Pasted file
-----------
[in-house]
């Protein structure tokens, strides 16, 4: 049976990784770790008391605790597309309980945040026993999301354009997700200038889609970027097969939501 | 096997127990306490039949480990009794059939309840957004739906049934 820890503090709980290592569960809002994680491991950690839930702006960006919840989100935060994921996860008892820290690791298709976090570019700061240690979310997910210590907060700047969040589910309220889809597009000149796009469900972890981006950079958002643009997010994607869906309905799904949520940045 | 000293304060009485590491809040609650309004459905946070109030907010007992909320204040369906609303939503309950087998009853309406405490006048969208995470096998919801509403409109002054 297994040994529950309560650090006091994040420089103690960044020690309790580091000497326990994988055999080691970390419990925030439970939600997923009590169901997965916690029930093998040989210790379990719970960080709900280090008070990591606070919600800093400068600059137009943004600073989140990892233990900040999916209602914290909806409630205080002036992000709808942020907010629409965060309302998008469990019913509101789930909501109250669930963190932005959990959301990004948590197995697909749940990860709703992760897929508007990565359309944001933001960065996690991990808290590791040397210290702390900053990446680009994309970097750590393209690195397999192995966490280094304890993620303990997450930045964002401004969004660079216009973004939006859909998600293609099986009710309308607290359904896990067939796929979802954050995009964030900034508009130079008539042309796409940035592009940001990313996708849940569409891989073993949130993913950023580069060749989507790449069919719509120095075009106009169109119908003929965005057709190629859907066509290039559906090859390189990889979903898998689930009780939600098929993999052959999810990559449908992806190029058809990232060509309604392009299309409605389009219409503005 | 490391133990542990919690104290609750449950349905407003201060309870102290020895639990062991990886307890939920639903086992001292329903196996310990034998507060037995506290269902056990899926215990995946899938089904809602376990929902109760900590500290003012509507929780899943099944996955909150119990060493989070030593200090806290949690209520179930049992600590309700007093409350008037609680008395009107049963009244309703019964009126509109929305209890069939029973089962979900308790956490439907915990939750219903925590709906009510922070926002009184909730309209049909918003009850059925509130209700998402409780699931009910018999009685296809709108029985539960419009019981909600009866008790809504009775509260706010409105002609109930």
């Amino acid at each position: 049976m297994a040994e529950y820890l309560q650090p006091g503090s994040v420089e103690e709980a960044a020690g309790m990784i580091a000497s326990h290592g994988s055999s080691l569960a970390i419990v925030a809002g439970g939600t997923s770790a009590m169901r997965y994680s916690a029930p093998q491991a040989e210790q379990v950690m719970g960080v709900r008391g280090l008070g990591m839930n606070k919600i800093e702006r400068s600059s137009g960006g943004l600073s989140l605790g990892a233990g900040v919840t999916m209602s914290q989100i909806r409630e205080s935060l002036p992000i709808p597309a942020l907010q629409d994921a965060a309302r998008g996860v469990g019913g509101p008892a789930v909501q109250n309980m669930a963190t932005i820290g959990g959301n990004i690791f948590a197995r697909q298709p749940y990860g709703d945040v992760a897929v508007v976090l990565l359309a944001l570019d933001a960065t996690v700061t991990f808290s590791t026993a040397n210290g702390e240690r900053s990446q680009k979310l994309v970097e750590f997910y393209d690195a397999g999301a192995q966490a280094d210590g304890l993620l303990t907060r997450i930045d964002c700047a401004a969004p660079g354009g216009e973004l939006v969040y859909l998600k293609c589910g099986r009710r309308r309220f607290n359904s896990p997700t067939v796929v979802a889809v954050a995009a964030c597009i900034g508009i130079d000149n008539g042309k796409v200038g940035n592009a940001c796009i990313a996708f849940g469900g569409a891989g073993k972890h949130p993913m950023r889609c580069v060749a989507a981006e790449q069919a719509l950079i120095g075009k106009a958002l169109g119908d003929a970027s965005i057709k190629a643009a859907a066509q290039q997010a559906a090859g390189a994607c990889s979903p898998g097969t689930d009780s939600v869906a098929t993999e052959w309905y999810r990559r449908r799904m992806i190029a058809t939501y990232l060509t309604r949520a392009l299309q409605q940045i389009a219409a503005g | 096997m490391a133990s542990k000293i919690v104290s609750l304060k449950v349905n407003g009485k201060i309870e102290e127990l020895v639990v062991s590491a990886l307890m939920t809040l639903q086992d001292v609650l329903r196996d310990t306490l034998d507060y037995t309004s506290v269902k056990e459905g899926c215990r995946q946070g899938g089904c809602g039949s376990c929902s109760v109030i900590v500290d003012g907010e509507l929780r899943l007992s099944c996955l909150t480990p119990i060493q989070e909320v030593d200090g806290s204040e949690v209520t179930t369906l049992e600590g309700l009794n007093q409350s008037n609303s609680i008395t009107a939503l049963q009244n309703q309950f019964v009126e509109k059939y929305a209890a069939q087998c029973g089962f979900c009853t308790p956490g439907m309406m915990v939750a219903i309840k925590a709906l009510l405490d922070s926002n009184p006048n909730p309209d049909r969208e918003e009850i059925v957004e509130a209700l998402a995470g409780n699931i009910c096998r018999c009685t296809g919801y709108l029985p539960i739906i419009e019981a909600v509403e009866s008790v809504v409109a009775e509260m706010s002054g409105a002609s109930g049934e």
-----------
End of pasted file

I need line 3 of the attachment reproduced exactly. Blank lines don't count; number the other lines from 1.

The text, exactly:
């Amino acid at each position: 049976m297994a040994e529950y820890l309560q650090p006091g503090s994040v420089e103690e709980a960044a020690g309790m990784i580091a000497s326990h290592g994988s055999s080691l569960a970390i419990v925030a809002g439970g939600t997923s770790a009590m169901r997965y994680s916690a029930p093998q491991a040989e210790q379990v950690m719970g960080v709900r008391g280090l008070g990591m839930n606070k919600i800093e702006r400068s600059s137009g960006g943004l600073s989140l605790g990892a233990g900040v919840t999916m209602s914290q989100i909806r409630e205080s935060l002036p992000i709808p597309a942020l907010q629409d994921a965060a309302r998008g996860v469990g019913g509101p008892a789930v909501q109250n309980m669930a963190t932005i820290g959990g959301n990004i690791f948590a197995r697909q298709p749940y990860g709703d945040v992760a897929v508007v976090l990565l359309a944001l570019d933001a960065t996690v700061t991990f808290s590791t026993a040397n210290g702390e240690r900053s990446q680009k979310l994309v970097e750590f997910y393209d690195a397999g999301a192995q966490a280094d210590g304890l993620l303990t907060r997450i930045d964002c700047a401004a969004p660079g354009g216009e973004l939006v969040y859909l998600k293609c589910g099986r009710r309308r309220f607290n359904s896990p997700t067939v796929v979802a889809v954050a995009a964030c597009i900034g508009i130079d000149n008539g042309k796409v200038g940035n592009a940001c796009i990313a996708f849940g469900g569409a891989g073993k972890h949130p993913m950023r889609c580069v060749a989507a981006e790449q069919a719509l950079i120095g075009k106009a958002l169109g119908d003929a970027s965005i057709k190629a643009a859907a066509q290039q997010a559906a090859g390189a994607c990889s979903p898998g097969t689930d009780s939600v869906a098929t993999e052959w309905y999810r990559r449908r799904m992806i190029a058809t939501y990232l060509t309604r949520a392009l299309q409605q940045i389009a219409a503005g | 096997m490391a133990s542990k000293i919690v104290s609750l304060k449950v349905n407003g009485k201060i309870e102290e127990l020895v639990v062991s590491a990886l307890m939920t809040l639903q086992d001292v609650l329903r196996d310990t306490l034998d507060y037995t309004s506290v269902k056990e459905g899926c215990r995946q946070g899938g089904c809602g039949s376990c929902s109760v109030i900590v500290d003012g907010e509507l929780r899943l007992s099944c996955l909150t480990p119990i060493q989070e909320v030593d200090g806290s204040e949690v209520t179930t369906l049992e600590g309700l009794n007093q409350s008037n609303s609680i008395t009107a939503l049963q009244n309703q309950f019964v009126e509109k059939y929305a209890a069939q087998c029973g089962f979900c009853t308790p956490g439907m309406m915990v939750a219903i309840k925590a709906l009510l405490d922070s926002n009184p006048n909730p309209d049909r969208e918003e009850i059925v957004e509130a209700l998402a995470g409780n699931i009910c096998r018999c009685t296809g919801y709108l029985p539960i739906i419009e019981a909600v509403e009866s008790v809504v409109a009775e509260m706010s002054g409105a002609s109930g049934e």